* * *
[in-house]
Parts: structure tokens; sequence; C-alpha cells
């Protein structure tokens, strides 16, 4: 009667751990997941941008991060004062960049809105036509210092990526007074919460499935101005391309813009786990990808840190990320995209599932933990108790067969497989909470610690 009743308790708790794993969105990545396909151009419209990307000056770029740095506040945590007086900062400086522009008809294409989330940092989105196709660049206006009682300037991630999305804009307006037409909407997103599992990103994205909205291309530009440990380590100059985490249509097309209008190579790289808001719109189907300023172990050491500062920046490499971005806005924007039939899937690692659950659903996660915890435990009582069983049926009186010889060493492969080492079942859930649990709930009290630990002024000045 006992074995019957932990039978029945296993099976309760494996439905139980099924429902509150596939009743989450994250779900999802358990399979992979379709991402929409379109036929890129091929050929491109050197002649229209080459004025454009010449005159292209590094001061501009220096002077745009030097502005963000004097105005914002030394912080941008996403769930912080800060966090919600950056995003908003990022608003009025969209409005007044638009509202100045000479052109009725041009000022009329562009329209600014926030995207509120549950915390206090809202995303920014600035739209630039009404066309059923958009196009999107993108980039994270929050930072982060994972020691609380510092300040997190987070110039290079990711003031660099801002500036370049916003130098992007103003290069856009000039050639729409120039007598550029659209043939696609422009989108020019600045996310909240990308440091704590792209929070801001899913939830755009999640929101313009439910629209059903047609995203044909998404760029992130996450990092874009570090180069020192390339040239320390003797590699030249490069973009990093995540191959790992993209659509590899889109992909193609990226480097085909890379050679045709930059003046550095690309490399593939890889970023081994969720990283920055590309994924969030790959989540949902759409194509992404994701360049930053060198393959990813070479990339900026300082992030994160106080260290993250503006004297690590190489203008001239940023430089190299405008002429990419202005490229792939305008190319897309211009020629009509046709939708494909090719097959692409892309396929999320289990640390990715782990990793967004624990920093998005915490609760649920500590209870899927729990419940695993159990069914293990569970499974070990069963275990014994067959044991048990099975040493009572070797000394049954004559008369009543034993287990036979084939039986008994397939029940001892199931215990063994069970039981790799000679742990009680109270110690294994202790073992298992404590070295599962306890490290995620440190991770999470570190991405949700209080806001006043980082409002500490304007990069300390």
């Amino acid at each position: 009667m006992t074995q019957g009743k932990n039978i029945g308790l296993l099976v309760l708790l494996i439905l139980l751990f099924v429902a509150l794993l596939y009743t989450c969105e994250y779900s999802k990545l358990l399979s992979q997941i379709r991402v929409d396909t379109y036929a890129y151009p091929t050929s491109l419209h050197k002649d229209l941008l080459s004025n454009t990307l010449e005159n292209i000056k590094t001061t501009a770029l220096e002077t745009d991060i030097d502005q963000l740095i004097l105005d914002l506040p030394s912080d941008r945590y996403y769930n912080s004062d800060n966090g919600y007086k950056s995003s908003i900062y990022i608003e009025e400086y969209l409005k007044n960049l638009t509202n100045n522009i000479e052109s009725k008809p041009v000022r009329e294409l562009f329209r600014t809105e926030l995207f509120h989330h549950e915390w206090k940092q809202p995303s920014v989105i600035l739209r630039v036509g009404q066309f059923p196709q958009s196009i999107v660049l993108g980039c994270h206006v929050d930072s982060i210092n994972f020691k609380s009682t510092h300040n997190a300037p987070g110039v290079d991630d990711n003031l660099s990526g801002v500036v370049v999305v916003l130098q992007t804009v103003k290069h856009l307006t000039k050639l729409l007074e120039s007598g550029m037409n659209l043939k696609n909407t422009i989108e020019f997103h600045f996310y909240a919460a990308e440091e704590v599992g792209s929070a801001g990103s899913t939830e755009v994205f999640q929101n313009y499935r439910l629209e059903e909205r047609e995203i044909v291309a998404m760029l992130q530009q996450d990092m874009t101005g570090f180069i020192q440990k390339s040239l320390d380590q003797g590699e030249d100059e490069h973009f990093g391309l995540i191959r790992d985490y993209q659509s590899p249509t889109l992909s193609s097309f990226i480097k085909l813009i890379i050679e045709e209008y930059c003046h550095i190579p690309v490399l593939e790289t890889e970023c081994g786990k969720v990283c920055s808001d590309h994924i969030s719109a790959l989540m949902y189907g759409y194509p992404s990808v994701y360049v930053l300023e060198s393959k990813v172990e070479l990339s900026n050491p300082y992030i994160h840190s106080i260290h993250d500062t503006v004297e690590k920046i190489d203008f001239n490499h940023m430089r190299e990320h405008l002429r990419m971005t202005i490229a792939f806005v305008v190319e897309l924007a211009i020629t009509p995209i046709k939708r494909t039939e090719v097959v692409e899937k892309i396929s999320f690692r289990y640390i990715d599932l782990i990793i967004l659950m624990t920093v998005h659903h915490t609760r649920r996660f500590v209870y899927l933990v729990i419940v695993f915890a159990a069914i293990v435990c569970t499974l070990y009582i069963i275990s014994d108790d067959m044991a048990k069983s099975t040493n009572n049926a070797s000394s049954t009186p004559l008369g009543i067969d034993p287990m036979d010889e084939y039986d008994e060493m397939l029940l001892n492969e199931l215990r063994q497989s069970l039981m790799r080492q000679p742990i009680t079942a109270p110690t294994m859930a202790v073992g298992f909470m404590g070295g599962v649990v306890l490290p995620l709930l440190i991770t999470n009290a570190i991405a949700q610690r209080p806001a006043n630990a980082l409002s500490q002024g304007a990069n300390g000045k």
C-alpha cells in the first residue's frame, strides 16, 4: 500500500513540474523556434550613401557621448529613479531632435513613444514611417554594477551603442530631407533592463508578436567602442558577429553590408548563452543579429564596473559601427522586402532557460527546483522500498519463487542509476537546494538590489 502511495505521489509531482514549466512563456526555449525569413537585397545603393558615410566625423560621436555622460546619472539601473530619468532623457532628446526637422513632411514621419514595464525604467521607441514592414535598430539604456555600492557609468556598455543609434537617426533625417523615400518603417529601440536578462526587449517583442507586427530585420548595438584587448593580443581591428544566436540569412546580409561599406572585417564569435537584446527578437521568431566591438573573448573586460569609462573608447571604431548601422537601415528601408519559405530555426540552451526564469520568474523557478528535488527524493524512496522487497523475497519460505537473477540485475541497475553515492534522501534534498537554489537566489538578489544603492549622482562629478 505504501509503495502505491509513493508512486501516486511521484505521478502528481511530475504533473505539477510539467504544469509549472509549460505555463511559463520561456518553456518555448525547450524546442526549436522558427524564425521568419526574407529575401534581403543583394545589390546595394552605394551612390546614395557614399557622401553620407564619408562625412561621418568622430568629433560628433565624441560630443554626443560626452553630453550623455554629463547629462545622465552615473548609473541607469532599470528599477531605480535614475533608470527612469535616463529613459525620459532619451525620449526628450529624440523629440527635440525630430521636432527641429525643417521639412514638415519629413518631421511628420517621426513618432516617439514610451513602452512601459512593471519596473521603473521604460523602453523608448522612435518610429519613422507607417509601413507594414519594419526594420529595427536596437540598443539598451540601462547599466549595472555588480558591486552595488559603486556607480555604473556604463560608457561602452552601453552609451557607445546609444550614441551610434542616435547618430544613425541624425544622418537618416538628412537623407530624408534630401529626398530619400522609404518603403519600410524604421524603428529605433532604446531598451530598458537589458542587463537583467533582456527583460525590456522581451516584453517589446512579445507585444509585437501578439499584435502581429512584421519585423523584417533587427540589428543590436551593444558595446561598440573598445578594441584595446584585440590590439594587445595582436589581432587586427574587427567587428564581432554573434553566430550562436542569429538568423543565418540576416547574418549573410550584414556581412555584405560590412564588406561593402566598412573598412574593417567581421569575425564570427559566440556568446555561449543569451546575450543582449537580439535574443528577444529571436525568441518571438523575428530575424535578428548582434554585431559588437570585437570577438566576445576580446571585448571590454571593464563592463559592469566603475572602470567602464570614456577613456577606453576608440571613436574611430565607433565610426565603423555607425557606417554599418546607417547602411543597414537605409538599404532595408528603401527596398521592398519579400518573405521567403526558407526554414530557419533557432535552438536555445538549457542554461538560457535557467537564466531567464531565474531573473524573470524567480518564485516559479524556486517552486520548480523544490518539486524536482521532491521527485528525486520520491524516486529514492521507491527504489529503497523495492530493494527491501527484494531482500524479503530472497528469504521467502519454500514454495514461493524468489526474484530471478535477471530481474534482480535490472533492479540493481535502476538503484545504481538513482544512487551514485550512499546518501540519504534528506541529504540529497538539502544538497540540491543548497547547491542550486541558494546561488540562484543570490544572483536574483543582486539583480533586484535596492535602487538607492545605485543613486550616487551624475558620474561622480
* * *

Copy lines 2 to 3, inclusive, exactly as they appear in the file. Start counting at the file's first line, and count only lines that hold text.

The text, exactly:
Parts: structure tokens; sequence; C-alpha cells
């Protein structure tokens, strides 16, 4: 009667751990997941941008991060004062960049809105036509210092990526007074919460499935101005391309813009786990990808840190990320995209599932933990108790067969497989909470610690 009743308790708790794993969105990545396909151009419209990307000056770029740095506040945590007086900062400086522009008809294409989330940092989105196709660049206006009682300037991630999305804009307006037409909407997103599992990103994205909205291309530009440990380590100059985490249509097309209008190579790289808001719109189907300023172990050491500062920046490499971005806005924007039939899937690692659950659903996660915890435990009582069983049926009186010889060493492969080492079942859930649990709930009290630990002024000045 006992074995019957932990039978029945296993099976309760494996439905139980099924429902509150596939009743989450994250779900999802358990399979992979379709991402929409379109036929890129091929050929491109050197002649229209080459004025454009010449005159292209590094001061501009220096002077745009030097502005963000004097105005914002030394912080941008996403769930912080800060966090919600950056995003908003990022608003009025969209409005007044638009509202100045000479052109009725041009000022009329562009329209600014926030995207509120549950915390206090809202995303920014600035739209630039009404066309059923958009196009999107993108980039994270929050930072982060994972020691609380510092300040997190987070110039290079990711003031660099801002500036370049916003130098992007103003290069856009000039050639729409120039007598550029659209043939696609422009989108020019600045996310909240990308440091704590792209929070801001899913939830755009999640929101313009439910629209059903047609995203044909998404760029992130996450990092874009570090180069020192390339040239320390003797590699030249490069973009990093995540191959790992993209659509590899889109992909193609990226480097085909890379050679045709930059003046550095690309490399593939890889970023081994969720990283920055590309994924969030790959989540949902759409194509992404994701360049930053060198393959990813070479990339900026300082992030994160106080260290993250503006004297690590190489203008001239940023430089190299405008002429990419202005490229792939305008190319897309211009020629009509046709939708494909090719097959692409892309396929999320289990640390990715782990990793967004624990920093998005915490609760649920500590209870899927729990419940695993159990069914293990569970499974070990069963275990014994067959044991048990099975040493009572070797000394049954004559008369009543034993287990036979084939039986008994397939029940001892199931215990063994069970039981790799000679742990009680109270110690294994202790073992298992404590070295599962306890490290995620440190991770999470570190991405949700209080806001006043980082409002500490304007990069300390």